EU countries have banned the sale of Internet-snooping technology to Iran and blacklisted the country's top cyber-censors. ....

EU-based companies, such as the UK's Creativity Software and Finnish-German company Nokia Siemens Networks, have in recent years faced embarrassment for allegedly selling relevant hardware and software to Iran.

The list of items now designated by the EU measure includes: "deep packet inspection equipment ... semantic processing engine equipment ... speaker recognition/processing equipment ... pattern recognition and pattern profiling equipment ... semantic processing engine equipment ... [and] WEP and WPA code-breaking equipment." ....

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Iran begins blocking access to Gmail, other sites

Iran begins blocking access to Gmail, other sites | Human Rights and the Will to be free | Scoop.it
The Post’s Thomas Erdbrink reports what it’s like to not be able to access Web sites in Iran.
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Worried about possible restrictions on Twitter? Here’s how to get around them.

Worried about possible restrictions on Twitter? Here’s how to get around them. | Human Rights and the Will to be free | Scoop.it

As we reported, Twitter announced today that it may block specific content on a country-by-country basis if required. However, it seems very easy to get around these upcoming limitations.


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Megaupload Takedown: The Real Meaning | ZeroHedge : NO to SOPA!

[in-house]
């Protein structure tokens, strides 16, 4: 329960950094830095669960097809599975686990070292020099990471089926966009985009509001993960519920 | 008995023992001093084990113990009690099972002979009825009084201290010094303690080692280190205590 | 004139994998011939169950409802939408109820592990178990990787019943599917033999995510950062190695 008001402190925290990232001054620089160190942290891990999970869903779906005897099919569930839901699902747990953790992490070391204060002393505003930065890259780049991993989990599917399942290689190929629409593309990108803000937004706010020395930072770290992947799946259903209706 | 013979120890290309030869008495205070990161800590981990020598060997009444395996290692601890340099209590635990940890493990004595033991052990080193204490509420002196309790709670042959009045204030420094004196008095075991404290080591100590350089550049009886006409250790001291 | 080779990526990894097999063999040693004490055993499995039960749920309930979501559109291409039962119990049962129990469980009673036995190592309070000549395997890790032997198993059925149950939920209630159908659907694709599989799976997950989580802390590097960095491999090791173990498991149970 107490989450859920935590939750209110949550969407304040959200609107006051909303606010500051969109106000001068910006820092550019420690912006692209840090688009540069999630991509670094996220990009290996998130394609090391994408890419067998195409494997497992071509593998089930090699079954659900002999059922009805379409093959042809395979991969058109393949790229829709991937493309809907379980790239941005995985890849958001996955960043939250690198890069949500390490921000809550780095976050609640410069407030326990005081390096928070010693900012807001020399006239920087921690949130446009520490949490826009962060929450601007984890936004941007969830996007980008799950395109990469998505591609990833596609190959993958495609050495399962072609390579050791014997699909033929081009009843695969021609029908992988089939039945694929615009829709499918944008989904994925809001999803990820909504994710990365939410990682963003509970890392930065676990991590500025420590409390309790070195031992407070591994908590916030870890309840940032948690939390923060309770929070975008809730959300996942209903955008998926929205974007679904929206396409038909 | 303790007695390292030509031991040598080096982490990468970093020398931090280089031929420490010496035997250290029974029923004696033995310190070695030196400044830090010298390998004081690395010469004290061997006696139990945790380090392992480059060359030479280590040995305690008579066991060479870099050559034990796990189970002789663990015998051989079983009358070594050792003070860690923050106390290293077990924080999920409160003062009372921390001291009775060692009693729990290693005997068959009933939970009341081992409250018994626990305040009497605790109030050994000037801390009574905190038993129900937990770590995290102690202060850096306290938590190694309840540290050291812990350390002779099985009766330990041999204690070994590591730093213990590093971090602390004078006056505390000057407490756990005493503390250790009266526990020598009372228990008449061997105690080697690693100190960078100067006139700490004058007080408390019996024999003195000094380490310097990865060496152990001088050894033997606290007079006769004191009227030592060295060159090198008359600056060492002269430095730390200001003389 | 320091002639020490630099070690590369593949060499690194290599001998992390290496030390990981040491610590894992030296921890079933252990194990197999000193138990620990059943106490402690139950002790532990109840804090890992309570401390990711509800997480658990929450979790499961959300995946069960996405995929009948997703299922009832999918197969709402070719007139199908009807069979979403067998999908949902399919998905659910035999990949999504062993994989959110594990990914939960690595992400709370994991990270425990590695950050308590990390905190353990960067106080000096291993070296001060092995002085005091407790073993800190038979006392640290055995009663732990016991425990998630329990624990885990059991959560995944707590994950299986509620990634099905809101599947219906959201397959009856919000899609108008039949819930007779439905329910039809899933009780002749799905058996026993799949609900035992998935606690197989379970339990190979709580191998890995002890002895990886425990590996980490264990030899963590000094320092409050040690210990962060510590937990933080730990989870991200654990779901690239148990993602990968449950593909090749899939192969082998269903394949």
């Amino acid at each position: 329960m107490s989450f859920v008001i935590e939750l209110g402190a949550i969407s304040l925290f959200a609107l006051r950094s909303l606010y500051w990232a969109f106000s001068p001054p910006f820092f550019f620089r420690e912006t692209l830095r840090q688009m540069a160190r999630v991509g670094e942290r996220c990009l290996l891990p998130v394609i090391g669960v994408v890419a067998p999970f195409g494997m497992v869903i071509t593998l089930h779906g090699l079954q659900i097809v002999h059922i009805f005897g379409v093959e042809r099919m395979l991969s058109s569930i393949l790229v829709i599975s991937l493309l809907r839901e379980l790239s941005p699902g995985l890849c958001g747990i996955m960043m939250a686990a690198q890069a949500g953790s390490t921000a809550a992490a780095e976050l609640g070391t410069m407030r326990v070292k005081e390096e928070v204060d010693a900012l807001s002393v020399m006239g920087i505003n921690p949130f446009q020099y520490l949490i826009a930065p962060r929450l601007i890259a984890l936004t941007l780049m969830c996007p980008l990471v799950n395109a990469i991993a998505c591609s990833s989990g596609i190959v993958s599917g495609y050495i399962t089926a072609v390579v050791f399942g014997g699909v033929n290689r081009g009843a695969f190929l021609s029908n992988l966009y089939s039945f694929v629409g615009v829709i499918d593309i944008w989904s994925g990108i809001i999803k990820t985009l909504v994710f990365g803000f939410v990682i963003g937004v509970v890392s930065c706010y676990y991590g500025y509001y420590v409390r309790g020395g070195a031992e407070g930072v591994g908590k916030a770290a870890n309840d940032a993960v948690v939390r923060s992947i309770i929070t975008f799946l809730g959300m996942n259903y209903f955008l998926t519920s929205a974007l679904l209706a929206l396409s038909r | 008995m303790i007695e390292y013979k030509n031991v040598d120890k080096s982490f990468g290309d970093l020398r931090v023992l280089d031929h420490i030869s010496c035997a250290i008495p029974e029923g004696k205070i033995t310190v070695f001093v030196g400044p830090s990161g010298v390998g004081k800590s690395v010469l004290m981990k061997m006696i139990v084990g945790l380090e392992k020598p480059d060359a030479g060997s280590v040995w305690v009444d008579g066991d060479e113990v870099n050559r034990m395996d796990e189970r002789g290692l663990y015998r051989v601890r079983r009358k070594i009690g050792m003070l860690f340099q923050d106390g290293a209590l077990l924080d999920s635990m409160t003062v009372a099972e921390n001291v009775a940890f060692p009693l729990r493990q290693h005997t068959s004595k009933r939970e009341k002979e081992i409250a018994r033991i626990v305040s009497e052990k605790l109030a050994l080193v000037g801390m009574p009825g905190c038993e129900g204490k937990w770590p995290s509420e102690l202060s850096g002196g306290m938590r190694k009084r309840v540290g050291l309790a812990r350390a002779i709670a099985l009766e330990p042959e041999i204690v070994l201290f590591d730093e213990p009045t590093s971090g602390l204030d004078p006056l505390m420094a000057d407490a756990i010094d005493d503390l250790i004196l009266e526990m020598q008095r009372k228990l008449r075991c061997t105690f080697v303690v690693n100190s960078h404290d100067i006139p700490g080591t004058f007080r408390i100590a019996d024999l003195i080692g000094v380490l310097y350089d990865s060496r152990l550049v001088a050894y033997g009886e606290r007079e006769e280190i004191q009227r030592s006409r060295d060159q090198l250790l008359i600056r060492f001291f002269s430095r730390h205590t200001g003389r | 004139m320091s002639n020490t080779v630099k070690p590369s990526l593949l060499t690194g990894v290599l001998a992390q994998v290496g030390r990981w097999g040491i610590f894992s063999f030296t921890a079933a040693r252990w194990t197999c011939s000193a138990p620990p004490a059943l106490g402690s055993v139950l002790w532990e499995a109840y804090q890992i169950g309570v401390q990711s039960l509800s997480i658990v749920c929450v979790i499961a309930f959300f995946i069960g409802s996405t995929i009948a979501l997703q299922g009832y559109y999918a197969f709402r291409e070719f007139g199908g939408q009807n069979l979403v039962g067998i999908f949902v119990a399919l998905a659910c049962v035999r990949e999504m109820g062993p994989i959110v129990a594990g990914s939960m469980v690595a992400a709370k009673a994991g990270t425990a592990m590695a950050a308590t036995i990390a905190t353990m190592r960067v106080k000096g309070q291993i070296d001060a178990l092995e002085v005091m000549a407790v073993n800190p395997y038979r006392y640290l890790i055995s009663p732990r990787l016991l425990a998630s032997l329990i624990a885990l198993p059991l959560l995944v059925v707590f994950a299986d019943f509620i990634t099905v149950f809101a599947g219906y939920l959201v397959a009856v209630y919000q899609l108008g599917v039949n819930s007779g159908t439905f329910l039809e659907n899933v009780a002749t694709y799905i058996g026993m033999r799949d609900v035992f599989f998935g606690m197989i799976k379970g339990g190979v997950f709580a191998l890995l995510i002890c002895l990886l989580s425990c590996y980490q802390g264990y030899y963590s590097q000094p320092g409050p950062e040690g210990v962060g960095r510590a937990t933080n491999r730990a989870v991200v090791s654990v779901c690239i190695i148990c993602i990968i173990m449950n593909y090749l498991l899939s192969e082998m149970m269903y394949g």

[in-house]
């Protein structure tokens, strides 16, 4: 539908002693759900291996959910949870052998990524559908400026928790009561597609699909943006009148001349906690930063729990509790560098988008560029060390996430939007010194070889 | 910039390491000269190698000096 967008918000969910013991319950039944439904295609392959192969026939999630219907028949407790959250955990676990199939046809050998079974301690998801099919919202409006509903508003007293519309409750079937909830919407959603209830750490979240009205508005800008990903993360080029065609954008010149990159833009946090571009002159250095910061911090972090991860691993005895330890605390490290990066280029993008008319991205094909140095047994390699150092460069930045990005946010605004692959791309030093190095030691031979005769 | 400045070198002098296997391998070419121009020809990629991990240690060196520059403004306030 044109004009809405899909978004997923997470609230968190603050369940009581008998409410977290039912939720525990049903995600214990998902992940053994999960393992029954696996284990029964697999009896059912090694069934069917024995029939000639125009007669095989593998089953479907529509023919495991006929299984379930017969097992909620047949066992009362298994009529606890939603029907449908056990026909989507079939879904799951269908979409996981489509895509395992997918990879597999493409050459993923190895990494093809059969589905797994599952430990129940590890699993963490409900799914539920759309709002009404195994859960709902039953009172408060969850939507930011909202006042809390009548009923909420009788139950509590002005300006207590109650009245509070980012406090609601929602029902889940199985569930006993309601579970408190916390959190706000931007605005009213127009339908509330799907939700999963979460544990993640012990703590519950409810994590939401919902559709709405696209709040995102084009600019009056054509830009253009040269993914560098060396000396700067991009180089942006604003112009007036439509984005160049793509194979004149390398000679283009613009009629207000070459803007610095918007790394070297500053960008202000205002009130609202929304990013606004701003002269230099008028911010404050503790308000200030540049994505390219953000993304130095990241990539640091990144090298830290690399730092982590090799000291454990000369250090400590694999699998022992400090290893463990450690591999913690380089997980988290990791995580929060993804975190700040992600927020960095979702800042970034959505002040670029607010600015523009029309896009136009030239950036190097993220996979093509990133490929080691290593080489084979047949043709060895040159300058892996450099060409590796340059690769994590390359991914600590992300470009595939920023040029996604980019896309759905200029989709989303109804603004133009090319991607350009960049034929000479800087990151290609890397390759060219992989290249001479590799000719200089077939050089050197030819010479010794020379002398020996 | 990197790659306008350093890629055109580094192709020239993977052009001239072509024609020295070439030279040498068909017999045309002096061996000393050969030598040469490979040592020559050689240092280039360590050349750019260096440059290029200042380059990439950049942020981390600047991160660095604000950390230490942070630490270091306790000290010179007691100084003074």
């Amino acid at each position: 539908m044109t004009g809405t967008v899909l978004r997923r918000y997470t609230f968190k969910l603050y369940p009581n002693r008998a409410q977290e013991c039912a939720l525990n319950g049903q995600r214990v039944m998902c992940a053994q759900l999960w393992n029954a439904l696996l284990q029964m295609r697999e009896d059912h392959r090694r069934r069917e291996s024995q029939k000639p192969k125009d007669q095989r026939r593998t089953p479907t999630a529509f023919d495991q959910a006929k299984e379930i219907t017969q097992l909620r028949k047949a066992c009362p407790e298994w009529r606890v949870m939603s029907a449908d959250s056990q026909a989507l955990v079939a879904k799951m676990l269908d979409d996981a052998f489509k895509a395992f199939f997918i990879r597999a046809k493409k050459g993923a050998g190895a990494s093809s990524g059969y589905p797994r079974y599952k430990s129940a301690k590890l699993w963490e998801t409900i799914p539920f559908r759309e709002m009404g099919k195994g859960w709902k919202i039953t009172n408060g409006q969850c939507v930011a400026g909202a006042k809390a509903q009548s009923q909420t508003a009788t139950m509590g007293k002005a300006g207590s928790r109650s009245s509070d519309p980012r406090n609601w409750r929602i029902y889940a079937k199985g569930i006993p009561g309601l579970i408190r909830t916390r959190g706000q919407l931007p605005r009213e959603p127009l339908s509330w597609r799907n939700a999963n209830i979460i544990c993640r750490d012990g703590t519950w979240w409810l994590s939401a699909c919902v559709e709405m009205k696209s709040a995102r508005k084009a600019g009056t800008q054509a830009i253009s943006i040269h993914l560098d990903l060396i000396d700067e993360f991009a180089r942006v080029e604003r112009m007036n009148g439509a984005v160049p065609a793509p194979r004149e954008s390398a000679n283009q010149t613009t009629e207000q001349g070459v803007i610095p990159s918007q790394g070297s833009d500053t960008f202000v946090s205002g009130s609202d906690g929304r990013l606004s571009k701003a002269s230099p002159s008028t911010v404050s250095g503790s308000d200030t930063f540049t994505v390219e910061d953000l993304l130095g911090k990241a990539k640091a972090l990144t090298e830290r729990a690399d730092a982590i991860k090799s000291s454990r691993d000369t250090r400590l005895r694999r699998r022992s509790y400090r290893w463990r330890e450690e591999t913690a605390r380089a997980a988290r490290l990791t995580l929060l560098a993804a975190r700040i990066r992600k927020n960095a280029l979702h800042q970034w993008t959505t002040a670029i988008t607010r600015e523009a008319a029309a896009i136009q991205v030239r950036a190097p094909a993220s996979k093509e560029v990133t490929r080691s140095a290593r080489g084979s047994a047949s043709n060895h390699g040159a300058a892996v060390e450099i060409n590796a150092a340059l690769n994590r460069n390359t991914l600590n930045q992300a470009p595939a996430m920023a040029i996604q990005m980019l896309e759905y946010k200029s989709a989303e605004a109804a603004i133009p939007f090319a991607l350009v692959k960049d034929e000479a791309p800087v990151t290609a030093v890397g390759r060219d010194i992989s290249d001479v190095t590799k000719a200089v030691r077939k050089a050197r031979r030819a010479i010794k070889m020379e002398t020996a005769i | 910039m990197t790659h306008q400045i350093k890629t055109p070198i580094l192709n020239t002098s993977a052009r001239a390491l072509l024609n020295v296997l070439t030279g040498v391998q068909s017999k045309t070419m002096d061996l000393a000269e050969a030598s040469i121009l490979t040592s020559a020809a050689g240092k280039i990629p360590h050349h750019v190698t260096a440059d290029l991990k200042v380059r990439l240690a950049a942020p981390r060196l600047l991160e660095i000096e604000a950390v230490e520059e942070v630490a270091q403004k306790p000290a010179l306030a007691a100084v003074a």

Megaupload Takedown: The Real Meaning | ZeroHedge : NO to SOPA! | Human Rights and the Will to be free | Scoop.it

The Feds’ takedown of Megaupload shows beyond the shadow of a doubt that SOPA, PIPA or any similar legislation is wholly unnecessary.

As the Atlantic’s Dashiell Bennett correctly notes:

The shutdown inadvertently proved that the U.S. government already has all the power it needs to take down its copyright villains, even those that aren’t based in the United States. No SOPA or PIPA required.
Indeed, that might be why SOPA’s chief sponsor – who said he’d still push SOPA even after Wednesday’s web blackout – backed down right right after megaupload was taken down. (Granted, it could have also been because Anonymous’ hacking spree showed that draconian legislation won’t stop techies, or because of increased political pressure from other areas.)

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Anonymous - Operation Blackout

End internet censorship anywhere/everywhere that you find it!  Stand with Anonymous against the regimes who conspire to take away freedoms!